SAN FRANCISCO — One day in March, 1986, Patrice F. Evart stopped by a Granada Hills restaurant for lunch and soon was biting into a juicy hamburger sandwich.
Crack! Evart broke her tooth on what seemed to be a fragment of bone, which she subsequently swallowed. On Thursday, the state Supreme Court, leaving intact a ruling by an appeals court, unanimously allowed the woman to bring an unusual lawsuit against the burger maker for her misfortune.
The high court, in a brief order, refused to review an appeal by food processors from throughout the nation who argued that suits should not be permitted over injuries from a natural element of a product--and that permitting Evart to go to trial would result in a wave of costly litigation over alleged injuries from food substances.
The processors told the court that consumers should reasonably expect that they may sometime find a bone in their burger, a nutshell in their danish, a cherry pit in their pie or a hard, unpopped kernel in their popcorn. Such inevitable occurrences do not make their products defective, they said.
The case posed a novel legal issue. Consumers have long been able to sue for damages from metal, glass or other "foreign" objects they find in their food. But under a 1936 state high court ruling they have generally been prevented from suing for harm from a bone, pit or other "natural" component when it is "common knowledge" that such a substance might turn up in the food.
Over the years, the 1936 decision has been cited widely in similar cases in other states. However, in 1984 a Louisiana court did find that although a pearl in an oyster may be "natural," it could not have been reasonably anticipated by the diner who bit down on one.
Shortly after she broke her tooth, Evart filed a complaint against the manufacturers, distributors, suppliers and sellers of the hamburger that she said caused her injury.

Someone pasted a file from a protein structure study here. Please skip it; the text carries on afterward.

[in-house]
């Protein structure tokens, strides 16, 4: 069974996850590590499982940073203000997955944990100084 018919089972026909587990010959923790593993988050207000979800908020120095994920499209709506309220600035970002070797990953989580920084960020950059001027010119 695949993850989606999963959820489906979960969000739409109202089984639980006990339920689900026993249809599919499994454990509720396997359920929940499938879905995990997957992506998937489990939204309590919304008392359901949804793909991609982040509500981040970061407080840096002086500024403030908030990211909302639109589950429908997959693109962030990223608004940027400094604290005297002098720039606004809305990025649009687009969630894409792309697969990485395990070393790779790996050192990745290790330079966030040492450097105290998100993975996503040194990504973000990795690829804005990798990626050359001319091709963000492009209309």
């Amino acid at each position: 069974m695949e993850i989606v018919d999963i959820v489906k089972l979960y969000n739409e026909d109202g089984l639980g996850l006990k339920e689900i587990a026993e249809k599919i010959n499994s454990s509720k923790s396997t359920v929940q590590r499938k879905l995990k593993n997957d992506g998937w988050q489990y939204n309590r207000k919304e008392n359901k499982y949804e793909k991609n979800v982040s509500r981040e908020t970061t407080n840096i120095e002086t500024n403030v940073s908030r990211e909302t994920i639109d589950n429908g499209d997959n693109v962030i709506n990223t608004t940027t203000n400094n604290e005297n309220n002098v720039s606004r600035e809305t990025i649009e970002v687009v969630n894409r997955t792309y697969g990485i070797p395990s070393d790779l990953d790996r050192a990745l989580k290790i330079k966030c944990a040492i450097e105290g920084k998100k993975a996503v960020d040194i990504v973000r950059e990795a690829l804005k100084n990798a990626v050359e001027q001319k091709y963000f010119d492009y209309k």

A year later, a Los Angeles Superior Court judge granted the defendants a summary dismissal of the case after they argued that a bone was a "natural" substance in their product that a customer could well be expected to find.
But on June 15, a state Court of Appeal disagreed, ruling that while the bone was a natural component of the product, Evart still could try to convince a jury that it was not reasonable to anticipate and protect against injury from the bone.
"We are not prepared to state that it is a matter of common knowledge that hamburgers contain pieces of beef bone large enough to cause injury to a consumer," Appellate Justice Roger W. Boren wrote for a unanimous panel. "We are not requiring that the (defendants') hamburgers be perfect, only that they be fit for their intended purpose."
Unlike a chunk of chicken or a steak, a hamburger is intended to be "eaten out of hand," and consumers could not be seriously expected to use a knife and fork to inspect it for potentially harmful bone fragments, Boren said.
The defendants, backed by the 600-member National Food Processors Assn., appealed the ruling to the high court, saying that unless overturned it could pave the way for a "tremendous and unwarranted" increase in litigation over injury from cherry pits, nutshells and the like. The result, they said, would be an "astronomical" jump in the cost of food.
The high court's refusal to hear the defendants' appeal makes the appellate court ruling binding on trial courts throughout the state.